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Bison hide demonstration at The Lewis and Clark Interpretive Center

Native culture in North Dakota

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postedJanuary 28, 2020
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The North Dakota Native Tourism Alliance, a coming-together of seven tribal nations, has joined forces with NTA-member North Dakota Tourism Division to perpetuate and celebrate native culture.

“The Alliance provides education and discussion on preserving their history, music, language, and environment,” says the state DMO’s Deanne Cunningham. “The tribal nations are an important part of North Dakota’s history. We have approximately 30,000 Native Americans that call our state home.”

The collaboration has resulted in more group travel product, which includes an earthlodge experience where travelers can see tribal dances, hear authentic drum music, visit the tribe’s garden, and sample the cuisine.

“Near the earthlodge village, there is now a waterpark for student groups and a large cruising boat that can take up to 100 people out on Lake Sakakawea,” Cunningham says. “A visit to the overlook of Crows Flies High offers several interpretive panels and views of the lake and the Four Bears Bridge.”


Three other sites that illuminate the legacy and lives of the Plains Indians are:

Knife River Indian Villages National Historic Site
This group of village ruins contains sites of trade, socialization, and battle more than 11,000 years ago among Northern Plains tribes (as well as where Lewis and Clark met Sakakawea) and is now home to a modern museum and visitor center.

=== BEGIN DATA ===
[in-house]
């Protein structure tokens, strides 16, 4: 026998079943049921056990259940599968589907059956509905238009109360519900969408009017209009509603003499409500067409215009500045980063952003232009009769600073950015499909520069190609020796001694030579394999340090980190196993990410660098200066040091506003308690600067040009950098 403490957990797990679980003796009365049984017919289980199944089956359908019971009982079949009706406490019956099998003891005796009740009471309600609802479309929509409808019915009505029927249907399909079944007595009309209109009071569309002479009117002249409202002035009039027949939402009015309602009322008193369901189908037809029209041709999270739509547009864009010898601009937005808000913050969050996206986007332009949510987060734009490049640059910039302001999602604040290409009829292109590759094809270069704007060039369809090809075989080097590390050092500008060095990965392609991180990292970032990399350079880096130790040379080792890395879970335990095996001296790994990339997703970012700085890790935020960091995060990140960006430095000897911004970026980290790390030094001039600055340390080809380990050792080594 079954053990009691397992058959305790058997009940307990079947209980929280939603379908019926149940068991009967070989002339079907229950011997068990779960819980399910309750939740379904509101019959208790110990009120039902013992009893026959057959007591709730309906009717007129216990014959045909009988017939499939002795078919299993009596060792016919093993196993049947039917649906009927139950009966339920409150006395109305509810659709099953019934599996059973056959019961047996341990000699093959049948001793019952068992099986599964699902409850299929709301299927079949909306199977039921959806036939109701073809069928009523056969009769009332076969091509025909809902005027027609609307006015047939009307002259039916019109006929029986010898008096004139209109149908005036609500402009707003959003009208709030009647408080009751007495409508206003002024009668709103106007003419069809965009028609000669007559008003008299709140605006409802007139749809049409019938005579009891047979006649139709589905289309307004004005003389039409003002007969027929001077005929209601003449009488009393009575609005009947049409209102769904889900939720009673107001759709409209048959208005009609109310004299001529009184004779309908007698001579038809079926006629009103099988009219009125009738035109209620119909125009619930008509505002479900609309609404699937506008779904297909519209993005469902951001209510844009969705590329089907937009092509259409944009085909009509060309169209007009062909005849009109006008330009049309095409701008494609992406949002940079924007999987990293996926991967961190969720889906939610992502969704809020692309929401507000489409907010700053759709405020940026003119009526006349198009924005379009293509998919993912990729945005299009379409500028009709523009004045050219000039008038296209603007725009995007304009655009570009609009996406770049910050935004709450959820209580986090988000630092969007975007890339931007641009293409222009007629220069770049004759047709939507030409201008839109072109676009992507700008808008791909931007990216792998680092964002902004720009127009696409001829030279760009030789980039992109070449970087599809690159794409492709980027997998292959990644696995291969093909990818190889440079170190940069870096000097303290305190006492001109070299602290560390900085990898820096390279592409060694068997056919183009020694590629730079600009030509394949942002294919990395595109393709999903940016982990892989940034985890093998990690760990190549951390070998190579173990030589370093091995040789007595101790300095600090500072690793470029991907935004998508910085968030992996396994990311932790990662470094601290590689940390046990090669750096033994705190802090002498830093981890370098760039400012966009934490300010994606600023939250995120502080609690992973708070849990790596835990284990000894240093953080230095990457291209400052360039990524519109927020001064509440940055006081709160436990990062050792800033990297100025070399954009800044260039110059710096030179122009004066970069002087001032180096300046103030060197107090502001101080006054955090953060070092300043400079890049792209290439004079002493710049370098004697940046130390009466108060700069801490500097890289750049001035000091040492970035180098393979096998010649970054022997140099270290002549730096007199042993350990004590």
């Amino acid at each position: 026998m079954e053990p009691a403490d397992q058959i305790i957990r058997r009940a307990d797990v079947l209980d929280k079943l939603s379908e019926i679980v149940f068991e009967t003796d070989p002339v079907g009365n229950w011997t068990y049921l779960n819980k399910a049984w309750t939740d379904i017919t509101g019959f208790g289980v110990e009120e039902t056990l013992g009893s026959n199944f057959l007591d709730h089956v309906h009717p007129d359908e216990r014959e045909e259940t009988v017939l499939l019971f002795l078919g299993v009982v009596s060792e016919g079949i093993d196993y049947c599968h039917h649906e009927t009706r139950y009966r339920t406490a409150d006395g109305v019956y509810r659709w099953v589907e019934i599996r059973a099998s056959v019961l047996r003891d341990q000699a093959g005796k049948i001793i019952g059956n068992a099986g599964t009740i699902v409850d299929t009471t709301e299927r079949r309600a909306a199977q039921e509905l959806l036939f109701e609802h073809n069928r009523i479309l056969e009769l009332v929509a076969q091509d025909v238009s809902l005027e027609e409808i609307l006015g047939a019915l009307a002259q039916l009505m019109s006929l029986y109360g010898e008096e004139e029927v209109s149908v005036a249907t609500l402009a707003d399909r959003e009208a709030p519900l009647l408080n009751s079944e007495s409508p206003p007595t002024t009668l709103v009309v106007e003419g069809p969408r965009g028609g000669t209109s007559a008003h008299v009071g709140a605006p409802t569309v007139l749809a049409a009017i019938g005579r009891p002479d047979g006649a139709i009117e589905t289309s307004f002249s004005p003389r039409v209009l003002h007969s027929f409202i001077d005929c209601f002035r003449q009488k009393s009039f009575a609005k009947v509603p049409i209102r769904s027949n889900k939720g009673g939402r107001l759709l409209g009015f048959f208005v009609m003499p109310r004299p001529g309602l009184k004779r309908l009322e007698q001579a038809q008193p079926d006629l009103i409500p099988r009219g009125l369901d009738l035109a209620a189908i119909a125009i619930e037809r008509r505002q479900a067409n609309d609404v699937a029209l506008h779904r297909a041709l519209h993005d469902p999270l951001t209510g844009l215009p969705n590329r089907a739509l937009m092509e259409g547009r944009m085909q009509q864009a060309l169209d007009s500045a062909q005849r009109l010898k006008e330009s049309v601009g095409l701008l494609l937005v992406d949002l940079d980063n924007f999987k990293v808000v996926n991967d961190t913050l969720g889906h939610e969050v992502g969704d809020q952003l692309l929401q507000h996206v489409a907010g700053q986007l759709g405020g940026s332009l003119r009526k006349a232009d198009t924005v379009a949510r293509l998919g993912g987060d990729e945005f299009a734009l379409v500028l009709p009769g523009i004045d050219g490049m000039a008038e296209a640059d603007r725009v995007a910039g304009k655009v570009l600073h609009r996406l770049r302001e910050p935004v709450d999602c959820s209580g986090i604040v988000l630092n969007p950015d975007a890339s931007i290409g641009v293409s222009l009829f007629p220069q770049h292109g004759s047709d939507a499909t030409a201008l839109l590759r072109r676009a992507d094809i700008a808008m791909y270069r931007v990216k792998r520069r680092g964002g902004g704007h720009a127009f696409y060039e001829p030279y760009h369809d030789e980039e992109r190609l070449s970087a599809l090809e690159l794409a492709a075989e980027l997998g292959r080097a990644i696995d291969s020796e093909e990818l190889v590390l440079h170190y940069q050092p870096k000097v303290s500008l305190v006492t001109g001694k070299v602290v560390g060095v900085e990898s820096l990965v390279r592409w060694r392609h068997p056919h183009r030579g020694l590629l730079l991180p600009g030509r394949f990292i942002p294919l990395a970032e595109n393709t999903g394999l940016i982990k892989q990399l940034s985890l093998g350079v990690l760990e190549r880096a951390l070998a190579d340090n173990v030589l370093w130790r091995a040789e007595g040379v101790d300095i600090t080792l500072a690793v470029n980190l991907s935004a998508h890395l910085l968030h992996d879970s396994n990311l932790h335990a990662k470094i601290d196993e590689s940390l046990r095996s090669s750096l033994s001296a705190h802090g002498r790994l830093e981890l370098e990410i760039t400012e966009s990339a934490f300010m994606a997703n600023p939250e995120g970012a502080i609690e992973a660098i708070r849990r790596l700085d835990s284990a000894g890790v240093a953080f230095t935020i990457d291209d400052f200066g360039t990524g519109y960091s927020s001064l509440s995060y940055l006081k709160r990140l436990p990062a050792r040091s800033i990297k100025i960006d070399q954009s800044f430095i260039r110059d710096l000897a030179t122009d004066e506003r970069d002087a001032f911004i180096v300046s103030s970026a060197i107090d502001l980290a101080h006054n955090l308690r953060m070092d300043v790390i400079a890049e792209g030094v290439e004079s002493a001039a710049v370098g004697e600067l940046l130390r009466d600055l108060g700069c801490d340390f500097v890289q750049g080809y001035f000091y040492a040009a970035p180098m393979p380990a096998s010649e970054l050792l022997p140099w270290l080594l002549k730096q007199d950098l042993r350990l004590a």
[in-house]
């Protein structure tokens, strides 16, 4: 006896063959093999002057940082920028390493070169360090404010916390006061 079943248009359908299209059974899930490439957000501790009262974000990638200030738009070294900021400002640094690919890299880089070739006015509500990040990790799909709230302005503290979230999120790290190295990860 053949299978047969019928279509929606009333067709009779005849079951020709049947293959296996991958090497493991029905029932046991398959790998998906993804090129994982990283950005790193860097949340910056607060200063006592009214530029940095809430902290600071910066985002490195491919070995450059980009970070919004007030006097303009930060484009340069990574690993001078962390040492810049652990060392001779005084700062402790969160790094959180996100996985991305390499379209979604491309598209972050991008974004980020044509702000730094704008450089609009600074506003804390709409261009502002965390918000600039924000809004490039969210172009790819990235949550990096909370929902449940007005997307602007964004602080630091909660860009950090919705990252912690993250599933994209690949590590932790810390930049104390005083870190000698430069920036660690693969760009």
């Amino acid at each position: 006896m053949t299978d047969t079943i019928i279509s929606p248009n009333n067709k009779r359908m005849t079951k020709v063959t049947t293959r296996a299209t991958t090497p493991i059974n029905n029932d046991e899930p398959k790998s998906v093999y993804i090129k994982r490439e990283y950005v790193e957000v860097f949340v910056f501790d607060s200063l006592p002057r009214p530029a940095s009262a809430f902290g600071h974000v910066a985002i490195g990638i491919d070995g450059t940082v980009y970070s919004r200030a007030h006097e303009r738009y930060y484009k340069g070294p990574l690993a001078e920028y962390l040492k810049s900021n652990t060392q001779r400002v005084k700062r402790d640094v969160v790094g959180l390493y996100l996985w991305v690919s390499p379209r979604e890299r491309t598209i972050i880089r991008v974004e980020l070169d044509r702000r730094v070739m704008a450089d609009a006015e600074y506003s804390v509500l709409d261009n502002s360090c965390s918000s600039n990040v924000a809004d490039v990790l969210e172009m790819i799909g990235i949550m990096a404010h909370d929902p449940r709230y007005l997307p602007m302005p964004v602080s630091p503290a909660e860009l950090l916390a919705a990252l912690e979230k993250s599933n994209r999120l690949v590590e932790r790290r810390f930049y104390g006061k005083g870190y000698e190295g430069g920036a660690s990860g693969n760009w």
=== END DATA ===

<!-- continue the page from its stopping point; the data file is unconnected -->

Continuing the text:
The Lewis and Clark Interpretive Center and Fort Mandan
The center offers an immersive journey through the Corps of Discovery. A replica of Lewis and Clark’s famed winter home makes up Fort Mandan, which stands near the Mandan Villages, the site where the explorers traded goods for protection and knowledge during the early 19th-century expedition.

Fort Totten State Historical Site
The former military post, Indian healthcare facility, and reservation school is now home to an interpretive center, museum, and historical inn. And although the site’s Devils Lake harbors legends of drowned warriors and water monsters, it’s now a fantastic fishing destination.

For more information, contact Cunningham or go to ndtourism.com.

Top photo: Bison hide demonstration at The Lewis and Clark Interpretive Center
Photo by North Dakota Tourism Division

 


Support for Courier articles provided by:
Black Hills & Badlands Tourism Association
The Cody Cattle Company
Cody Country Visitors & Convention Council
North Dakota Tourism Division
Visit Cheyenne
Visit Fort Worth